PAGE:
Picasso’s Media and Muses

Picasso’s Media and Muses

Forty years, four working methods, three wives and lovers — an intimate look at works by Pablo Picasso on offer at Phillips London’s Evening & Day Editions auction.

Forty years, four working methods, three wives and lovers — an intimate look at works by Pablo Picasso on offer at Phillips London’s Evening & Day Editions auction.

Pablo Picasso and Francoise Gilot, 1952. Image: Roger Viollet via Getty Images.


Pablo Picasso produced his first print in 1899 while still a teenager, and his last in 1972 at the age of ninety. Remembered as a prolific painter, the abundant nature of Picasso’s creative output also stretched to his printed oeuvre: he produced more than 2,400 prints in a career that spanned over seven decades. Like many artists, Picasso was inspired by those around him and, over the years, the faces that meant most to him frequently appeared in his art. This was particularly true regarding the women in his life. The artist once said that “painting is just another way of keeping a diary,” a statement that could also be applied to his printmaking. Picasso’s prints feature the likenesses of many of his wives and lovers, documenting his tumultuous infatuations while also demonstrating his draftsmanship in a variety of printing techniques. The upcoming Evening & Day Editions auction at Phillips London includes a selection of Picasso’s most important editions in a variety of media, all of which include portraits of some of his most important muses — Marie-Thérèse Walter, Françoise Gilot, and Jacqueline Roque.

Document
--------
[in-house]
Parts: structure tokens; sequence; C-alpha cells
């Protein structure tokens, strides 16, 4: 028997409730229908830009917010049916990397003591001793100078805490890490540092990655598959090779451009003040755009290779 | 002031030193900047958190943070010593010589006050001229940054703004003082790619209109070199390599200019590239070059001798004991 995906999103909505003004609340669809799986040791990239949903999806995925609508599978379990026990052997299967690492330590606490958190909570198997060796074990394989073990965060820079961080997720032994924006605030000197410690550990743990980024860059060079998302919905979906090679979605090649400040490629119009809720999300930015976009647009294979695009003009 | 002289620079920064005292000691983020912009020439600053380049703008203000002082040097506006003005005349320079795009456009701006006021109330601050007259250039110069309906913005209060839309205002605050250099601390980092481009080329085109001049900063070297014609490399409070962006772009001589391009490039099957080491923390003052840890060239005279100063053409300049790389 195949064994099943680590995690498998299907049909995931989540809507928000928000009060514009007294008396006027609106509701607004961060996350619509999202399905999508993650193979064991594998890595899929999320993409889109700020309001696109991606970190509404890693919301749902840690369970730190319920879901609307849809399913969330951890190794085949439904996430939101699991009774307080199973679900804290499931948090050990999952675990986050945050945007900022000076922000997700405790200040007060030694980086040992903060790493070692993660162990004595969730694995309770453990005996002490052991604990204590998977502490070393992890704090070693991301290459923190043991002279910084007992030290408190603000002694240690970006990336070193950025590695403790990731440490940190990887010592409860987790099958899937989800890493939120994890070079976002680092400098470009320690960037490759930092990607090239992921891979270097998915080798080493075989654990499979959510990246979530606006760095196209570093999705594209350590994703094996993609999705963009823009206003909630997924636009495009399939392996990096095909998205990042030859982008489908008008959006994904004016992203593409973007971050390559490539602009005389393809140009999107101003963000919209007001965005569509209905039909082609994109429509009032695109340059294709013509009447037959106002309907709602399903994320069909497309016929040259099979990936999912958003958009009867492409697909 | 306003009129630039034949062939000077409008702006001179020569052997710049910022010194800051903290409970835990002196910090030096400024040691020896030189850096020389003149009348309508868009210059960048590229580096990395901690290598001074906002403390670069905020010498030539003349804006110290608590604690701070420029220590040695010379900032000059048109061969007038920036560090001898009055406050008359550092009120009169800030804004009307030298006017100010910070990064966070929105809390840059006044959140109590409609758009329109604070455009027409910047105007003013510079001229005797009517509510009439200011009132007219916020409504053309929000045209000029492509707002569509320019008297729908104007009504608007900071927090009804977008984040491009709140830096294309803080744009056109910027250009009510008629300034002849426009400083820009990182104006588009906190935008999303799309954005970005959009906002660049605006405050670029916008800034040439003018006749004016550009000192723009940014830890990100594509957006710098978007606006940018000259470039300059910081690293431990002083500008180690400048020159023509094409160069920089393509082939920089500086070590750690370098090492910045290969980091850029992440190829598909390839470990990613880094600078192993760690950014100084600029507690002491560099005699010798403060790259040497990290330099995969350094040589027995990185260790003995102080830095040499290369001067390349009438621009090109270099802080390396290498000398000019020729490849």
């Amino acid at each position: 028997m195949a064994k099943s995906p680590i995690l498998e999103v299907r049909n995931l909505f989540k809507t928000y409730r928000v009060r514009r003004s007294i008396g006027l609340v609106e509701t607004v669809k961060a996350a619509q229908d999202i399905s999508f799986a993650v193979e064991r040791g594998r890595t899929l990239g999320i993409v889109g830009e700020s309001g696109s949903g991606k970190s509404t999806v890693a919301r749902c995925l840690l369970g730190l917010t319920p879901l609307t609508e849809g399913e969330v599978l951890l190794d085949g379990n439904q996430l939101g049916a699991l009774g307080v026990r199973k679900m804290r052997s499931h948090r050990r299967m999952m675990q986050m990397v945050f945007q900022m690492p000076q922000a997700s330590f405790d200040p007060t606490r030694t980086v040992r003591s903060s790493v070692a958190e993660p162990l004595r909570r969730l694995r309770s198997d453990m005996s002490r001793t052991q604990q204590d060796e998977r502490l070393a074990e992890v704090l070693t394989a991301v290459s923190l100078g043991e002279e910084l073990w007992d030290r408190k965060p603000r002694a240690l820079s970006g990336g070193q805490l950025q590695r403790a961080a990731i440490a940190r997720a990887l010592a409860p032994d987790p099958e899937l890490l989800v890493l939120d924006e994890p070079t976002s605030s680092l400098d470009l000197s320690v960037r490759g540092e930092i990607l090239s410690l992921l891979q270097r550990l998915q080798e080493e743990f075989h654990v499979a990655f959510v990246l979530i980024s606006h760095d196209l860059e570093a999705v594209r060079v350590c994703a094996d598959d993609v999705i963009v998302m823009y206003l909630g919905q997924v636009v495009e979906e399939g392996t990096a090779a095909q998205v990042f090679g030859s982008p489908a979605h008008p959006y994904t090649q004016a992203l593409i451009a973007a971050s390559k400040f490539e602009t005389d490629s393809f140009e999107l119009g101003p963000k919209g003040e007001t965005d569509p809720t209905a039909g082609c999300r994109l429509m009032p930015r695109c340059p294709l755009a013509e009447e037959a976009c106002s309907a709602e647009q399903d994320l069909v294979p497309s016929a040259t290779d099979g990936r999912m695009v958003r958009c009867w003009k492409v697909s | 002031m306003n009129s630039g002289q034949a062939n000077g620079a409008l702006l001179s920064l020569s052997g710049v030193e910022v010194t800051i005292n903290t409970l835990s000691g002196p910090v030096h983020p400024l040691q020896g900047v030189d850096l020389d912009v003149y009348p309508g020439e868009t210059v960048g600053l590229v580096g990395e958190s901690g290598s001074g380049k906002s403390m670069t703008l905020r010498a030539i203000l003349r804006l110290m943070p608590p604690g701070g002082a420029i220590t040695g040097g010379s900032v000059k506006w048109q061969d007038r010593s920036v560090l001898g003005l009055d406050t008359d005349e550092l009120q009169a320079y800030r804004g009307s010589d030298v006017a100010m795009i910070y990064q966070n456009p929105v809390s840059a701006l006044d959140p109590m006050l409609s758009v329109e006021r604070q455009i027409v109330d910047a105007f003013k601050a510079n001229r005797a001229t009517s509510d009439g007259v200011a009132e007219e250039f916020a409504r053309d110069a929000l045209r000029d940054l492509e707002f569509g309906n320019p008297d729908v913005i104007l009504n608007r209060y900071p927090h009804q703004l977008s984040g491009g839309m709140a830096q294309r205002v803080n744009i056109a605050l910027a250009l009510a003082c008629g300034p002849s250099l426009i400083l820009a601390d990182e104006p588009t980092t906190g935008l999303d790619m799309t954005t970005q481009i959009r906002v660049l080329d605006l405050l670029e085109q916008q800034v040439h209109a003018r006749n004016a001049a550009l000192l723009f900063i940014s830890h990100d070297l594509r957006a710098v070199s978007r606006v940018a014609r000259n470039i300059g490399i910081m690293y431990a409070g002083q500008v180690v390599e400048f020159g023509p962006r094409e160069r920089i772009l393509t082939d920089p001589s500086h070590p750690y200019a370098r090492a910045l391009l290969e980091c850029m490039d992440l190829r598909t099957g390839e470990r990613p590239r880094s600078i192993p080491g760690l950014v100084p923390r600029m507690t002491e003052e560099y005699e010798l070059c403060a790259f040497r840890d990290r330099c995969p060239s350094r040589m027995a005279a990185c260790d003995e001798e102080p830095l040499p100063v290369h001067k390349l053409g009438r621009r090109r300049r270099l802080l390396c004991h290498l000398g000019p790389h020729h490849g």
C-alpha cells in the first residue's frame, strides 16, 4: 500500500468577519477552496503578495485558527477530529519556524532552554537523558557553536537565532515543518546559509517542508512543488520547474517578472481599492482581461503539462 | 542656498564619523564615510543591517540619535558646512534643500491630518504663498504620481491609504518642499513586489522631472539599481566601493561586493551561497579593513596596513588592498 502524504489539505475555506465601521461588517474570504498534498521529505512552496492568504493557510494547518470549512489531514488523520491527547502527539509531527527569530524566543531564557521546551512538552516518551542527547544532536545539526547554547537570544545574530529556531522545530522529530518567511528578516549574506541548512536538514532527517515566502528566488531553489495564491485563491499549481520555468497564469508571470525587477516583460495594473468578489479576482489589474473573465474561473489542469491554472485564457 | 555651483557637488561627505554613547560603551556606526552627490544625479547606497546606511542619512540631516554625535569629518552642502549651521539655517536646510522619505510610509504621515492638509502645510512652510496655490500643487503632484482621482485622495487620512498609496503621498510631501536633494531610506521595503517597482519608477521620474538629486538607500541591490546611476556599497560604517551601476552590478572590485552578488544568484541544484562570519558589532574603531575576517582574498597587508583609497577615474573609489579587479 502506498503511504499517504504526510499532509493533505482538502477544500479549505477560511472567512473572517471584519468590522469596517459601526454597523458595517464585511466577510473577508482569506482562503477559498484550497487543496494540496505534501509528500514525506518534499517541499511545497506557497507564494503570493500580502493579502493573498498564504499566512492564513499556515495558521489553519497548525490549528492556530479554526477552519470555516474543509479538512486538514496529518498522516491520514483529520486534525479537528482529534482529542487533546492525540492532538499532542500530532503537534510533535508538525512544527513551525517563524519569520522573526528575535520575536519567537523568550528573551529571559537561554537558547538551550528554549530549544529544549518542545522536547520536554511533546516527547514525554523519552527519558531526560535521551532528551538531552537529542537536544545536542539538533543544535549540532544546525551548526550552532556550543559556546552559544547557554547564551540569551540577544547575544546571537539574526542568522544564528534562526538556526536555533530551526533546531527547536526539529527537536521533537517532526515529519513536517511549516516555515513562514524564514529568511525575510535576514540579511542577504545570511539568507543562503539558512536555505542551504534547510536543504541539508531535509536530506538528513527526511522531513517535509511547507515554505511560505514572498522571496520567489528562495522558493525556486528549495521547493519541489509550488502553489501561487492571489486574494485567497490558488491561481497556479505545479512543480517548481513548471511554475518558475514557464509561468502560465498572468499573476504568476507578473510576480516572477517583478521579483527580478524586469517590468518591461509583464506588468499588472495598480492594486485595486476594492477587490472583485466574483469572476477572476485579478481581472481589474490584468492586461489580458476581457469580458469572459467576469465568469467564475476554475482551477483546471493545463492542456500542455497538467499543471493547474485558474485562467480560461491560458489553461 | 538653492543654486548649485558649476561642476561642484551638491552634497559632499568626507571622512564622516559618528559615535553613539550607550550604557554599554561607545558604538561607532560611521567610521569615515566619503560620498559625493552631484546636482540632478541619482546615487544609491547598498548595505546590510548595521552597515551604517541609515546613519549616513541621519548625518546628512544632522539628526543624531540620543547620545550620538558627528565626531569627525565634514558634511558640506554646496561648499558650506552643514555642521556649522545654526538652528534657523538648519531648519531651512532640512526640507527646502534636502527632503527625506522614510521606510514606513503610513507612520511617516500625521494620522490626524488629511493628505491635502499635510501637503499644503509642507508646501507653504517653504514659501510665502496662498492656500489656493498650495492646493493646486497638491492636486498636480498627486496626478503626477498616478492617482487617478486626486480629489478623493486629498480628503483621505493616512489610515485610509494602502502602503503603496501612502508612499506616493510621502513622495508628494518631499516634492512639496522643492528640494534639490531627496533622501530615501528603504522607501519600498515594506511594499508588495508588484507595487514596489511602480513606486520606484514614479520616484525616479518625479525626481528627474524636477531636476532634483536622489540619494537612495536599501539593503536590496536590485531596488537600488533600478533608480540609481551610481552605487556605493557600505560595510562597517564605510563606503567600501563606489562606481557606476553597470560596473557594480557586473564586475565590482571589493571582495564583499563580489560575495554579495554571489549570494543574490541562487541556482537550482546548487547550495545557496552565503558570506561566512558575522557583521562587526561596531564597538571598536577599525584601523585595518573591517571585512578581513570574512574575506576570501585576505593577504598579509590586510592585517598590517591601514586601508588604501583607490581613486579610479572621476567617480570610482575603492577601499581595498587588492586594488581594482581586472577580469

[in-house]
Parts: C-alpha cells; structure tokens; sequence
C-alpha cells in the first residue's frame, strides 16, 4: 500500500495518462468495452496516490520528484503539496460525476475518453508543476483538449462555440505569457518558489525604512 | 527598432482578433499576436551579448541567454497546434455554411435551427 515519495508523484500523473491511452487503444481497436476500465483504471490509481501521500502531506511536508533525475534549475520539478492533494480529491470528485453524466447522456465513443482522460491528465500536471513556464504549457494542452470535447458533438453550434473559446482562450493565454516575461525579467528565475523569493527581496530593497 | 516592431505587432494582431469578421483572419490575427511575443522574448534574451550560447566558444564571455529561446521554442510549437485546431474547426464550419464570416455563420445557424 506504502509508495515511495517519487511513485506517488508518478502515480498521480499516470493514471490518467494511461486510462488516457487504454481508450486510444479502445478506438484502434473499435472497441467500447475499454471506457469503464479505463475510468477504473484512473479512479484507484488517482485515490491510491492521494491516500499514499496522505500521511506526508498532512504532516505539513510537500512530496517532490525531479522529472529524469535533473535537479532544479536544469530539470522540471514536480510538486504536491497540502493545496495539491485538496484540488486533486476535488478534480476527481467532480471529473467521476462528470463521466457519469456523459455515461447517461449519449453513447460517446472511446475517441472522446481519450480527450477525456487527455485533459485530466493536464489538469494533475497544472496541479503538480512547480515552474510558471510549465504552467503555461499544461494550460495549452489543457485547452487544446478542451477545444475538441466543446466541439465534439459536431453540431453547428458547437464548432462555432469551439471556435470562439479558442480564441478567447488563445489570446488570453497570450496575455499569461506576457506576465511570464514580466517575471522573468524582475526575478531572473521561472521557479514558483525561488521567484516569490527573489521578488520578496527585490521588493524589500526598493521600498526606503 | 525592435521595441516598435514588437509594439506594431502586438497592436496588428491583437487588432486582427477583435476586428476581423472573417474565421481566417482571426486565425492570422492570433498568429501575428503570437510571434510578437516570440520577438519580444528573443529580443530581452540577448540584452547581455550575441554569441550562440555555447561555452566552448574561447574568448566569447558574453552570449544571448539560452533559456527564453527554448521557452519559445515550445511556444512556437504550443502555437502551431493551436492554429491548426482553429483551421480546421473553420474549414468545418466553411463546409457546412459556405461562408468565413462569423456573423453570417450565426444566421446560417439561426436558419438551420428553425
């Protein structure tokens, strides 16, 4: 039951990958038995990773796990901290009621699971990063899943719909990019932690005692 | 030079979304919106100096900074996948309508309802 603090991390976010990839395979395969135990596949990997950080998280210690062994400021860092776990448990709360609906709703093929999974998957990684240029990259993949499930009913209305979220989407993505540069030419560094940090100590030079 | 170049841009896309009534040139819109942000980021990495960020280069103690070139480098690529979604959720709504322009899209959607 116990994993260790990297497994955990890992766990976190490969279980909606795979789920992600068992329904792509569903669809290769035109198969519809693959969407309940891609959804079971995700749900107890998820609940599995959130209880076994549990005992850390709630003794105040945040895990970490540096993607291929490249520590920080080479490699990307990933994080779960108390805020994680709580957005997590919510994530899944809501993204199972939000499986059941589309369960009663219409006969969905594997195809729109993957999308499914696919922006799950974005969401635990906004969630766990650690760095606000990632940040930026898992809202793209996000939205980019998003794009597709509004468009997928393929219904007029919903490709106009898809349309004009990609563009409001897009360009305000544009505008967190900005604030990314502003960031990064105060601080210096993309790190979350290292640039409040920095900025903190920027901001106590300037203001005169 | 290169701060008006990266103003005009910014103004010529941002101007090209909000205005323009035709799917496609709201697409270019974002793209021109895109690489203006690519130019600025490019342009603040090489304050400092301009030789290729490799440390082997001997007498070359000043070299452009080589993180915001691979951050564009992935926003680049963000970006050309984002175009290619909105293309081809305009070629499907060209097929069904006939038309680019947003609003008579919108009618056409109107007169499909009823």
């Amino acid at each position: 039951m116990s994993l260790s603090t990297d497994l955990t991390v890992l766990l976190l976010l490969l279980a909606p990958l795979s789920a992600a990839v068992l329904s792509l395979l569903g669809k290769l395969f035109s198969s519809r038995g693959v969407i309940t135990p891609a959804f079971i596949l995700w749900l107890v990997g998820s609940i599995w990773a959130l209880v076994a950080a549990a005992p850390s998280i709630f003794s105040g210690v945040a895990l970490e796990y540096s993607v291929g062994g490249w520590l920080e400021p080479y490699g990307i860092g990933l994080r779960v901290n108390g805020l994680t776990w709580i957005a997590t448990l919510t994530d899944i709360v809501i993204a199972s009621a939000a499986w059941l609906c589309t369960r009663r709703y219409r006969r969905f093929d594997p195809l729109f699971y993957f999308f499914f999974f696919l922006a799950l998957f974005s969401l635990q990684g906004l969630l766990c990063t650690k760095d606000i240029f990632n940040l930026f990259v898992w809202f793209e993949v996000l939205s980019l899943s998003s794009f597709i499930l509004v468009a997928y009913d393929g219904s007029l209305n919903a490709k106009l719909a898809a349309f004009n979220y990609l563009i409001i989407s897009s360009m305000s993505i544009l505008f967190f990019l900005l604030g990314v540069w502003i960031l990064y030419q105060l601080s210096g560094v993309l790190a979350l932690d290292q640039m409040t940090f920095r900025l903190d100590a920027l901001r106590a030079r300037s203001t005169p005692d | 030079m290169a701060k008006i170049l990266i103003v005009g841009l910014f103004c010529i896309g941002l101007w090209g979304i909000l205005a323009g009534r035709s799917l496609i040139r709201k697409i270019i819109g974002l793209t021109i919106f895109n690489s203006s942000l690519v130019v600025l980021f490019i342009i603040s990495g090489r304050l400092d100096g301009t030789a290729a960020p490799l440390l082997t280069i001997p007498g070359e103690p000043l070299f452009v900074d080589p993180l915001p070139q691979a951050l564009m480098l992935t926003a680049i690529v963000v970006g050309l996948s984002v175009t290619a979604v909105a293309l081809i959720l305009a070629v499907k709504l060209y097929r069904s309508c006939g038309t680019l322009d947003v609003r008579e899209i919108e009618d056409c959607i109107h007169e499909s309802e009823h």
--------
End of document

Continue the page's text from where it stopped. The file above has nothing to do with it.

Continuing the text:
Etchings, Sugar-lift Aquatint, and Marie-Thérèse Walter

Left: Flip book photographs of Marie-Thérèse Walter, 1930. Right: Pablo Picasso, Quatre femmes nues et tête sculptée (Four Nude Women and a Carved Head), plate 82 from La Suite Vollard, 1934. Editions London.

Between 1930 and 1937, Picasso embarked on a series of one hundred etchings titled La Suite Vollard. The project was commissioned by its namesake, Ambroise Vollard, one of the most influential art dealers in Europe at the time. The etchings of La Suite Vollard function almost as individual diary entries covering this seminal period of Picasso’s life and career. Illustrating a wide variety of motifs that frequent the artist’s wider oeuvre, La Suite Vollard also documents the artist’s desire for his mistress and muse at the time, Marie-Thérèse Walter. Although still married to his wife of nine years, the Russian ballerina Olga Khokhlova, Picasso became romantically involved with Marie-Thérèse — who was twenty-eight years his junior — in 1927. The production of La Suite Vollard stretched over the entirety of Picasso’s affair with Marie-Thérèse, and she subsequently appears in many of the individual etchings.